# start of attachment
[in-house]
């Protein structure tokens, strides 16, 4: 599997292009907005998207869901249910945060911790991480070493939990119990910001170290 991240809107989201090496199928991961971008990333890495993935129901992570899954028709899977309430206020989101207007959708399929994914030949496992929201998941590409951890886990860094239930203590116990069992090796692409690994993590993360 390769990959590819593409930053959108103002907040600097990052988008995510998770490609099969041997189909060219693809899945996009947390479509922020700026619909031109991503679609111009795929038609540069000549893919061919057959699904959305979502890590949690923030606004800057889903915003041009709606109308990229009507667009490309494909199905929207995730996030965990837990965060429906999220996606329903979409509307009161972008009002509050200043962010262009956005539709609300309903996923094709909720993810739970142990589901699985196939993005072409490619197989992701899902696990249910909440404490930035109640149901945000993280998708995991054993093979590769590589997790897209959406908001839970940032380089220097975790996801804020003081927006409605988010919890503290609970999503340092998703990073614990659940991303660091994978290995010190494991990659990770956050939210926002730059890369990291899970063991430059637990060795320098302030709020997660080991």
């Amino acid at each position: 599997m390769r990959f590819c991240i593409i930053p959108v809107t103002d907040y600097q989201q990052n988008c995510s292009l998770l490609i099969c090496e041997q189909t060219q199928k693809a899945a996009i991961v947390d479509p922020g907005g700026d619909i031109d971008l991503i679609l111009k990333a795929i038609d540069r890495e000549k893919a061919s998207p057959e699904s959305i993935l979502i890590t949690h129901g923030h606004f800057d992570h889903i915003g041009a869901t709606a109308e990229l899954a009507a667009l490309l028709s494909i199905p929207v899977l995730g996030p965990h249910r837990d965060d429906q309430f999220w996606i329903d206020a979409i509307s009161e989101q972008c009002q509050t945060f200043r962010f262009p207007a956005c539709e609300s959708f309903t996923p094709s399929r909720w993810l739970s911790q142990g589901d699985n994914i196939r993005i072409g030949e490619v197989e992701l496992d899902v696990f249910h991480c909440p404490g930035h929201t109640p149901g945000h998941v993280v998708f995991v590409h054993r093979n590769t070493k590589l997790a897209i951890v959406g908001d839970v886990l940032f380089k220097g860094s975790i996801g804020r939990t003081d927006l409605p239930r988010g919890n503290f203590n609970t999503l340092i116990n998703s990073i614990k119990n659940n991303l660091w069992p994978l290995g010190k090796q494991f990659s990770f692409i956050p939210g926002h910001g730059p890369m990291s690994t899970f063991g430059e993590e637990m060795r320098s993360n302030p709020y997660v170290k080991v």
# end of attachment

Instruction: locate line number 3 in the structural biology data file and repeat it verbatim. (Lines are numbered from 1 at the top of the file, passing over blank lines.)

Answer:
């Amino acid at each position: 599997m390769r990959f590819c991240i593409i930053p959108v809107t103002d907040y600097q989201q990052n988008c995510s292009l998770l490609i099969c090496e041997q189909t060219q199928k693809a899945a996009i991961v947390d479509p922020g907005g700026d619909i031109d971008l991503i679609l111009k990333a795929i038609d540069r890495e000549k893919a061919s998207p057959e699904s959305i993935l979502i890590t949690h129901g923030h606004f800057d992570h889903i915003g041009a869901t709606a109308e990229l899954a009507a667009l490309l028709s494909i199905p929207v899977l995730g996030p965990h249910r837990d965060d429906q309430f999220w996606i329903d206020a979409i509307s009161e989101q972008c009002q509050t945060f200043r962010f262009p207007a956005c539709e609300s959708f309903t996923p094709s399929r909720w993810l739970s911790q142990g589901d699985n994914i196939r993005i072409g030949e490619v197989e992701l496992d899902v696990f249910h991480c909440p404490g930035h929201t109640p149901g945000h998941v993280v998708f995991v590409h054993r093979n590769t070493k590589l997790a897209i951890v959406g908001d839970v886990l940032f380089k220097g860094s975790i996801g804020r939990t003081d927006l409605p239930r988010g919890n503290f203590n609970t999503l340092i116990n998703s990073i614990k119990n659940n991303l660091w069992p994978l290995g010190k090796q494991f990659s990770f692409i956050p939210g926002h910001g730059p890369m990291s690994t899970f063991g430059e993590e637990m060795r320098s993360n302030p709020y997660v170290k080991v």